June 14, 2016
From the event website:
Examine the unique properties that make MDMA and MDA promising candidates for adjuncts to psychotherapy clinical experience. Dr. Yensen and Dr. Dryer will discuss the shortcomings of compounds that affect judgment as therapy aids through the insights gained from their 45 years of experience with these drugs in research psychotherapy settings. This discussion of the strengths and weaknesses of these compounds includes case histories.
The unique property of the family of drugs including MDMA and MDA is their ability to enhance rapport and depth in the therapeutic process. This happens through a combination of psychedelic and euphoric actions. The euphoria often associated with these drugs affects judgment. These drugs engender a sense of well-being, modify the capacity to feel fear, and create a sense of safety through their pharmacological action. This places a unique responsibility on psychotherapy teams and presents a challenge to therapists-how do you protect someone from temporary alterations in their capacity to evaluate reality?
Richard Yensen, Ph.D., is currently administrator and research psychotherapist for the MAPS (Multidisciplinary Association for Psychedelic Studies) sponsored MDMA & PTSD study in Vancouver, BC. He has been a pioneer in transpersonal psychology since 1972 when he began his psychedelic research career working with Stanislav Grof as a Research Fellow at Maryland Psychiatric Research Center in Baltimore, Maryland USA. He went on to work in Mexico with Salvador Roquet, a Mexican psychedelic psychoanalyst, and Maria Sabina, priestess of the sacred mushrooms, who first disclosed their secret to the west. He was co-holder of IND 3250 from the US Food and Drug Administration for the psychotherapeutic use of LSD. He has pioneered non-drug ways to access deeply sacred states of mind usually only available through high doses of sacred medicines. He has taught at Harvard & University of Maryland medical schools, Johns Hopkins and Union Graduate School. He is director of the Orenda Institute on Cortes Island.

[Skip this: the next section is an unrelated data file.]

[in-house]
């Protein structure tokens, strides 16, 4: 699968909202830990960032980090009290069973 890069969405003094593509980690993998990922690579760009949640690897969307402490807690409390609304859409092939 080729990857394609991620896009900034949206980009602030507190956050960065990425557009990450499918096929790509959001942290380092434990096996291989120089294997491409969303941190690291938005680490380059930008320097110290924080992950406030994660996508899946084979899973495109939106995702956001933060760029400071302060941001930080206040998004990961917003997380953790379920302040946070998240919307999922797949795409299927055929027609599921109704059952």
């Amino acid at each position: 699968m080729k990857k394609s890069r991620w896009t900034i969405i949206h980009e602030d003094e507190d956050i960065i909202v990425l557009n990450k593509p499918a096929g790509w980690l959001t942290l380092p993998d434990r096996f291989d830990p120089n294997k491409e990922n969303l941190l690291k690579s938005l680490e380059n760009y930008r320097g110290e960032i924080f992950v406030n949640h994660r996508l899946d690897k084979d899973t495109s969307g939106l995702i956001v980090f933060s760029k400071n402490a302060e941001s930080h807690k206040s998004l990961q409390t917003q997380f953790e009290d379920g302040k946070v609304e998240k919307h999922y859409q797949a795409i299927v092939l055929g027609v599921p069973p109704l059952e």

Donna Dryer, MD, FRCPC, is a transpersonal psychiatrist in private practice on the coast islands of British Columbia and a faculty member in psychiatry at the University of British Columbia in Vancouver. With her husband, Dr. Richard Yensen, she had received permission for LSD psychotherapy research protocols with addicts and people dying from cancer from the US Food and Drug Administration in 1991. They have been giving an “entheogenically-informed” workshop, The Heart of the Shaman, for 28 years at Hollyhock Retreat Centre, Cortes Island. Dr. Yensen and Dr. Dryer are carrying on the MAPS sponsored research study of MDMA for people with treatment-resistant Post-Traumatic Stress Disorder in Vancouver.
For more information, visit the event website.